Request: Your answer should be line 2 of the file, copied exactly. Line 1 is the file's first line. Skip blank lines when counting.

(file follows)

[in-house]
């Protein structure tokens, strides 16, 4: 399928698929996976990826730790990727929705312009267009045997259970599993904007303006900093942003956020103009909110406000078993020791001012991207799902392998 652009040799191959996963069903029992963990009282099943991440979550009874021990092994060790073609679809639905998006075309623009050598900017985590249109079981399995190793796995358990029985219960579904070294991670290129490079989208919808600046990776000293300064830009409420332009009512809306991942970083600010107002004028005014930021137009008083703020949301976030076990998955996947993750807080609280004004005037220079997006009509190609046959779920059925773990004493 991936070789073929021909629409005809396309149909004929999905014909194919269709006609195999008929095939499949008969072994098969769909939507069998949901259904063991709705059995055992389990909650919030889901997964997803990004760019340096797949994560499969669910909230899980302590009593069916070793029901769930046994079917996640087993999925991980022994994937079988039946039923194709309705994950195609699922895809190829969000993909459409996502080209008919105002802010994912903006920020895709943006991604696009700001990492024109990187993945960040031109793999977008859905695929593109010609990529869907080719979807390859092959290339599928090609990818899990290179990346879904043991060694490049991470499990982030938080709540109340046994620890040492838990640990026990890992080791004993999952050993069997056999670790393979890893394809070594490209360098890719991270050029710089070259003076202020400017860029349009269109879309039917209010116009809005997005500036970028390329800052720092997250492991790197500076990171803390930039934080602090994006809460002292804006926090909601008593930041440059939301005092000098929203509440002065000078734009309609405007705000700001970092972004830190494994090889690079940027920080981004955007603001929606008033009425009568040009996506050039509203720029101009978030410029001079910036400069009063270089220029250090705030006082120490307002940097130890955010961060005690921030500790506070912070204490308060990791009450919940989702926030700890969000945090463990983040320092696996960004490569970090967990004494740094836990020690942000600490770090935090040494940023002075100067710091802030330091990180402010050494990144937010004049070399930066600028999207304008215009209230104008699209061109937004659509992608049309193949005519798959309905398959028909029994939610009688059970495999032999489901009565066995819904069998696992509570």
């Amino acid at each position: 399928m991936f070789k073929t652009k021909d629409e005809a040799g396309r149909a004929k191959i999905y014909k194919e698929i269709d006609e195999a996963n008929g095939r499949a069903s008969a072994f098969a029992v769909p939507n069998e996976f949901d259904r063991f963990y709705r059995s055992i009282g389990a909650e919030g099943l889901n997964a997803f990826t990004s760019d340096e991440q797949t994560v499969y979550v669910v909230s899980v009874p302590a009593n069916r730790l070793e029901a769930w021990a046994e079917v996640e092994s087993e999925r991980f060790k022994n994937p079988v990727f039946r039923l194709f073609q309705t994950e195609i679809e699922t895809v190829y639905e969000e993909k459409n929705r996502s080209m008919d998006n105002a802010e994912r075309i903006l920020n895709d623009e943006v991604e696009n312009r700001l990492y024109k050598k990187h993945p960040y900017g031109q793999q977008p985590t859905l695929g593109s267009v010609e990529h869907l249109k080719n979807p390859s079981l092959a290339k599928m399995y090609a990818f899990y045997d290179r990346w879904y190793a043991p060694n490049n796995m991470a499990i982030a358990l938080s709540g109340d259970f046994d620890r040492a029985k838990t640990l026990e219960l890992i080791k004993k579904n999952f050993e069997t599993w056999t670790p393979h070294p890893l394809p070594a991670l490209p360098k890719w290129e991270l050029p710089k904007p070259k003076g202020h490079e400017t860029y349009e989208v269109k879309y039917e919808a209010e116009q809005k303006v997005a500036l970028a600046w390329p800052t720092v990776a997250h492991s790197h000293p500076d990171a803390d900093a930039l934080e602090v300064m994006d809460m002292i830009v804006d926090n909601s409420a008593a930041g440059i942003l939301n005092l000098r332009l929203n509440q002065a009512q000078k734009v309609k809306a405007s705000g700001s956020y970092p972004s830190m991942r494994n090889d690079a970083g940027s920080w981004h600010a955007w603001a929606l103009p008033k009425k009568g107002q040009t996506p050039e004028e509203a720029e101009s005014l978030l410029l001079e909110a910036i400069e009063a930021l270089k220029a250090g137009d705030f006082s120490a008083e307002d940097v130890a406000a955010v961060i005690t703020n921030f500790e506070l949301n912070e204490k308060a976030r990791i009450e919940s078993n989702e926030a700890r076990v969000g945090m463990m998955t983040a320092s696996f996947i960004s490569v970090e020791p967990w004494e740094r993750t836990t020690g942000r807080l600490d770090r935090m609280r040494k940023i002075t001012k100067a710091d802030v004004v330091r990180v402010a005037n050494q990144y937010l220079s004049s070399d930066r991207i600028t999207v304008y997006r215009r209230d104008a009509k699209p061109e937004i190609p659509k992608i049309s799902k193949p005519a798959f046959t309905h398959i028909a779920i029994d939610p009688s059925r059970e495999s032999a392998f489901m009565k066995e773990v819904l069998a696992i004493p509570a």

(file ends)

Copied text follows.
């Protein structure tokens, strides 16, 4: 399928698929996976990826730790990727929705312009267009045997259970599993904007303006900093942003956020103009909110406000078993020791001012991207799902392998 652009040799191959996963069903029992963990009282099943991440979550009874021990092994060790073609679809639905998006075309623009050598900017985590249109079981399995190793796995358990029985219960579904070294991670290129490079989208919808600046990776000293300064830009409420332009009512809306991942970083600010107002004028005014930021137009008083703020949301976030076990998955996947993750807080609280004004005037220079997006009509190609046959779920059925773990004493 991936070789073929021909629409005809396309149909004929999905014909194919269709006609195999008929095939499949008969072994098969769909939507069998949901259904063991709705059995055992389990909650919030889901997964997803990004760019340096797949994560499969669910909230899980302590009593069916070793029901769930046994079917996640087993999925991980022994994937079988039946039923194709309705994950195609699922895809190829969000993909459409996502080209008919105002802010994912903006920020895709943006991604696009700001990492024109990187993945960040031109793999977008859905695929593109010609990529869907080719979807390859092959290339599928090609990818899990290179990346879904043991060694490049991470499990982030938080709540109340046994620890040492838990640990026990890992080791004993999952050993069997056999670790393979890893394809070594490209360098890719991270050029710089070259003076202020400017860029349009269109879309039917209010116009809005997005500036970028390329800052720092997250492991790197500076990171803390930039934080602090994006809460002292804006926090909601008593930041440059939301005092000098929203509440002065000078734009309609405007705000700001970092972004830190494994090889690079940027920080981004955007603001929606008033009425009568040009996506050039509203720029101009978030410029001079910036400069009063270089220029250090705030006082120490307002940097130890955010961060005690921030500790506070912070204490308060990791009450919940989702926030700890969000945090463990983040320092696996960004490569970090967990004494740094836990020690942000600490770090935090040494940023002075100067710091802030330091990180402010050494990144937010004049070399930066600028999207304008215009209230104008699209061109937004659509992608049309193949005519798959309905398959028909029994939610009688059970495999032999489901009565066995819904069998696992509570």